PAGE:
Mold, Asthma, and School Attendance

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Environmental awareness can prove cost effective for school districts. Take San Antonio, Texas' North East Independent School District, for instance. Faced with state education funding cuts in 2005, Superintendent Richard Middleton set out to maximize revenue. He looked at the attendance rate. Increased attendance rate means increased money for the district. Middleton knew that if he could increase the number of kids coming to school every day by just 1 percent, NEISD would get an additional $3.4 million in funding.

What caused kids to miss two to three weeks (or more) of school each year? Asthma. What is one of asthma's contributing factors? Exposure to toxic mold. (A 2004 study conducted by an Institute of Medicine expert panel concluded that an association exists between damp buildings and upper respiratory tract symptoms, wheeze, cough, and exacerbation of chronic lung diseases such as asthma.)

In 2002, mold was discovered in three of NEISD’s elementary schools. The cause: a combination of flawed construction, contractor error and failure of maintenance to notice. “It became clear to me that the construction management and maintenance departments did not share the common goal of understanding environmental health,” recalls Middleton.

Ironically, the mold discovery was the first of three events Middleton calls “a positive perfect storm” toward NEISD’s wellness overhaul. From there, Middleton created a new Department of Environmental Health to oversee air quality issues and advocate and maintain a healthy environment for staff and students. He promoted Ron Clary, his first-in-command custodian, to executive director for facilities and maintenance to run that department. Says Middleton, “We then had departmental leadership that equally understood both their role and responsibility in building health.”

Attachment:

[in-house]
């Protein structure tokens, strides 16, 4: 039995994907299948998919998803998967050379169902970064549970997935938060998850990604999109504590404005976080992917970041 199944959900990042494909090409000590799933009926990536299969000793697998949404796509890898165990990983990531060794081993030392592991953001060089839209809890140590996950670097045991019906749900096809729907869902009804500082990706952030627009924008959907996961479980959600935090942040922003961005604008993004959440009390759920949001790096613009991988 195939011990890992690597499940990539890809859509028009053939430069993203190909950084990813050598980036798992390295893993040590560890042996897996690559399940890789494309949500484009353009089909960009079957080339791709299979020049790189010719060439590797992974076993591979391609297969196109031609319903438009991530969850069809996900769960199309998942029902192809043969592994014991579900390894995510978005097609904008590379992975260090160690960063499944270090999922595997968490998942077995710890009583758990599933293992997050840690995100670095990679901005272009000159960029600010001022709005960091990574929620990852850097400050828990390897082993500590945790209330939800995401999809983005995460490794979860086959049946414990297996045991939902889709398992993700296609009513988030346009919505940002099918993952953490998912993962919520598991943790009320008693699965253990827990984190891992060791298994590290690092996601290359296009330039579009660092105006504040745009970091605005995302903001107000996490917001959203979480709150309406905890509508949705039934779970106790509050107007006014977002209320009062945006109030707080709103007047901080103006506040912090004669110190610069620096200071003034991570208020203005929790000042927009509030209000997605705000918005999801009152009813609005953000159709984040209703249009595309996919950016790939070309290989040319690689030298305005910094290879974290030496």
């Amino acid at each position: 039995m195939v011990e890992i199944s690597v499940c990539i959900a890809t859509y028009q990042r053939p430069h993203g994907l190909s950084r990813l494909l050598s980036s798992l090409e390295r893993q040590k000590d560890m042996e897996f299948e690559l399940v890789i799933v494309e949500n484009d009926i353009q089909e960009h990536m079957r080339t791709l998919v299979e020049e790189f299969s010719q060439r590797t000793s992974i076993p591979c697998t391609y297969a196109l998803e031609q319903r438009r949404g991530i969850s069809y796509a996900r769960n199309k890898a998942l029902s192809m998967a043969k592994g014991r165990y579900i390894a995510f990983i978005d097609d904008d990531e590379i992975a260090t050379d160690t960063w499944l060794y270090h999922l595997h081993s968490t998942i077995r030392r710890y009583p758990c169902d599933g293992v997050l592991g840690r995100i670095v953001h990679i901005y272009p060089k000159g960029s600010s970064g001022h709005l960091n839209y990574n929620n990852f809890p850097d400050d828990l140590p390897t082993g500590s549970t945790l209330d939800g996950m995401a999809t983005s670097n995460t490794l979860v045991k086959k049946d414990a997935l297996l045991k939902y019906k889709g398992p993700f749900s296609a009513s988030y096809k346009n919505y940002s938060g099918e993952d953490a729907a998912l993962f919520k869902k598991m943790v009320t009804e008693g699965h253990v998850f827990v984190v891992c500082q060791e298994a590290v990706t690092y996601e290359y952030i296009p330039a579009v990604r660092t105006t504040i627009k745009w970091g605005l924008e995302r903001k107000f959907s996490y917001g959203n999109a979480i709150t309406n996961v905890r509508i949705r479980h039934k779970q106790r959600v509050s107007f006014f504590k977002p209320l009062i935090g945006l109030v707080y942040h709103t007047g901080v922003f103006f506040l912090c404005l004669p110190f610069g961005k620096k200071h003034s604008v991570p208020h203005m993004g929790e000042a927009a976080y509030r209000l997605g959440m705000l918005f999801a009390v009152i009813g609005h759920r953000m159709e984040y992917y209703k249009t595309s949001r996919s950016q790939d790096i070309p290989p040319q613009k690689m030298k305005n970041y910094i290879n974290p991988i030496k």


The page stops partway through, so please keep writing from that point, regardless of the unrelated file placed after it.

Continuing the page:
Clary’s department conducts classroom evaluations, removes mold on ceilings and handles teacher concerns regarding more absenteeism or respiratory-related issues among students. In 2008, the district was honored by the federal Environmental Protection Agency for implementing successful indoor air quality programs.

In 2006, Rhodes approached Middleton about state and nationwide data showing how asthma affects school attendance and shared ideas for how to combat the district’s condition. Middleton hired her that year as the district’s director of asthma education for the new department.

Under Rhodes’ guidance, communitywide “Asthma Blow-Outs” would inform parents and students about asthma and fostering wellness at home. School nurses, physical education teachers and asthma professionals ran those evening information sessions.

The effect of the Middleton-Clary-Rhodes trifecta of asthma prevention has been staggering. According to Rhodes, in early fall 2006, the number of inhalers used districtwide due to asthma during the first six weeks of school was more than 9,000. After implementing education outreach and classroom strategies, in early fall 2007 inhaler use dropped to 4,500.

Surprisingly, these changes and improvements haven’t increased NEISD’s overall budget. “We’re the ninth-largest district in the state,” Middleton says, “and of 100 districts in Texas, 97 spend more than we do on maintenance and custodial costs, yet we’re achieving excellent results.” In addition, Middleton says the district’s attendance-based revenue from the state has significantly increased.

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